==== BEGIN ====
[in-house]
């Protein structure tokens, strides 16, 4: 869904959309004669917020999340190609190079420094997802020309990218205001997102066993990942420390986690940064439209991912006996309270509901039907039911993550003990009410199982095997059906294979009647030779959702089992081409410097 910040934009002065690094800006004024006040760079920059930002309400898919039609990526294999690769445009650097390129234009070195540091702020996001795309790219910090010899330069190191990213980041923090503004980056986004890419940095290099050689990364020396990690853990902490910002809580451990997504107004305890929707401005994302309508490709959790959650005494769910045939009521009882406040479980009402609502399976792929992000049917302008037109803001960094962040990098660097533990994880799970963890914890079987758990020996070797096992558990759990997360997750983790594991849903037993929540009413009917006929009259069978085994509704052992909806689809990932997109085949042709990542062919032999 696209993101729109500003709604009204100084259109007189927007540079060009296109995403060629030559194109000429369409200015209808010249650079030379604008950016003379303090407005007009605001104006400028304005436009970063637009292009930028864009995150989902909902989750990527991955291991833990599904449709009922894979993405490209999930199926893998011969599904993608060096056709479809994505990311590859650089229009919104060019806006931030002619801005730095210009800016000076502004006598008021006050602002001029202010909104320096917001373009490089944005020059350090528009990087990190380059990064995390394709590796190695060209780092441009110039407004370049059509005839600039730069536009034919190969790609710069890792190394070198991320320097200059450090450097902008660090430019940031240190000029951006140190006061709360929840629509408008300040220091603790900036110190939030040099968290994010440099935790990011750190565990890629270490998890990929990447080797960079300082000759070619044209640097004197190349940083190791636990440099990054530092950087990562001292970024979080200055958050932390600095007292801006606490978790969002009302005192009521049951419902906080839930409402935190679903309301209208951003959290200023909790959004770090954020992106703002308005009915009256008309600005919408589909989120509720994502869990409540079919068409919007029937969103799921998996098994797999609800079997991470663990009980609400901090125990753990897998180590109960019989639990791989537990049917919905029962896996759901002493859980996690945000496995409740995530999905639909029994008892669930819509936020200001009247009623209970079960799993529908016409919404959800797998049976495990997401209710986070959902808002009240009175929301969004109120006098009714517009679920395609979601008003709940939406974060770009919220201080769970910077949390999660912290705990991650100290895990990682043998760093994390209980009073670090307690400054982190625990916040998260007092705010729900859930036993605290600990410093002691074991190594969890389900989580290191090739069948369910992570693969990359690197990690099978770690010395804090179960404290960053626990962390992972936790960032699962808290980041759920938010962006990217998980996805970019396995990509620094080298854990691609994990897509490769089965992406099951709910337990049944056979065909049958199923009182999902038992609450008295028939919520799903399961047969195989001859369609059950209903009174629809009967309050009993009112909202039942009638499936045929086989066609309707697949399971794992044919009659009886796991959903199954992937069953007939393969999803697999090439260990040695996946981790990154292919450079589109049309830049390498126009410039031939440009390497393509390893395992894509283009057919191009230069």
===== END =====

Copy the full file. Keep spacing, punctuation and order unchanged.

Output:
[in-house]
């Protein structure tokens, strides 16, 4: 869904959309004669917020999340190609190079420094997802020309990218205001997102066993990942420390986690940064439209991912006996309270509901039907039911993550003990009410199982095997059906294979009647030779959702089992081409410097 910040934009002065690094800006004024006040760079920059930002309400898919039609990526294999690769445009650097390129234009070195540091702020996001795309790219910090010899330069190191990213980041923090503004980056986004890419940095290099050689990364020396990690853990902490910002809580451990997504107004305890929707401005994302309508490709959790959650005494769910045939009521009882406040479980009402609502399976792929992000049917302008037109803001960094962040990098660097533990994880799970963890914890079987758990020996070797096992558990759990997360997750983790594991849903037993929540009413009917006929009259069978085994509704052992909806689809990932997109085949042709990542062919032999 696209993101729109500003709604009204100084259109007189927007540079060009296109995403060629030559194109000429369409200015209808010249650079030379604008950016003379303090407005007009605001104006400028304005436009970063637009292009930028864009995150989902909902989750990527991955291991833990599904449709009922894979993405490209999930199926893998011969599904993608060096056709479809994505990311590859650089229009919104060019806006931030002619801005730095210009800016000076502004006598008021006050602002001029202010909104320096917001373009490089944005020059350090528009990087990190380059990064995390394709590796190695060209780092441009110039407004370049059509005839600039730069536009034919190969790609710069890792190394070198991320320097200059450090450097902008660090430019940031240190000029951006140190006061709360929840629509408008300040220091603790900036110190939030040099968290994010440099935790990011750190565990890629270490998890990929990447080797960079300082000759070619044209640097004197190349940083190791636990440099990054530092950087990562001292970024979080200055958050932390600095007292801006606490978790969002009302005192009521049951419902906080839930409402935190679903309301209208951003959290200023909790959004770090954020992106703002308005009915009256008309600005919408589909989120509720994502869990409540079919068409919007029937969103799921998996098994797999609800079997991470663990009980609400901090125990753990897998180590109960019989639990791989537990049917919905029962896996759901002493859980996690945000496995409740995530999905639909029994008892669930819509936020200001009247009623209970079960799993529908016409919404959800797998049976495990997401209710986070959902808002009240009175929301969004109120006098009714517009679920395609979601008003709940939406974060770009919220201080769970910077949390999660912290705990991650100290895990990682043998760093994390209980009073670090307690400054982190625990916040998260007092705010729900859930036993605290600990410093002691074991190594969890389900989580290191090739069948369910992570693969990359690197990690099978770690010395804090179960404290960053626990962390992972936790960032699962808290980041759920938010962006990217998980996805970019396995990509620094080298854990691609994990897509490769089965992406099951709910337990049944056979065909049958199923009182999902038992609450008295028939919520799903399961047969195989001859369609059950209903009174629809009967309050009993009112909202039942009638499936045929086989066609309707697949399971794992044919009659009886796991959903199954992937069953007939393969999803697999090439260990040695996946981790990154292919450079589109049309830049390498126009410039031939440009390497393509390893395992894509283009057919191009230069």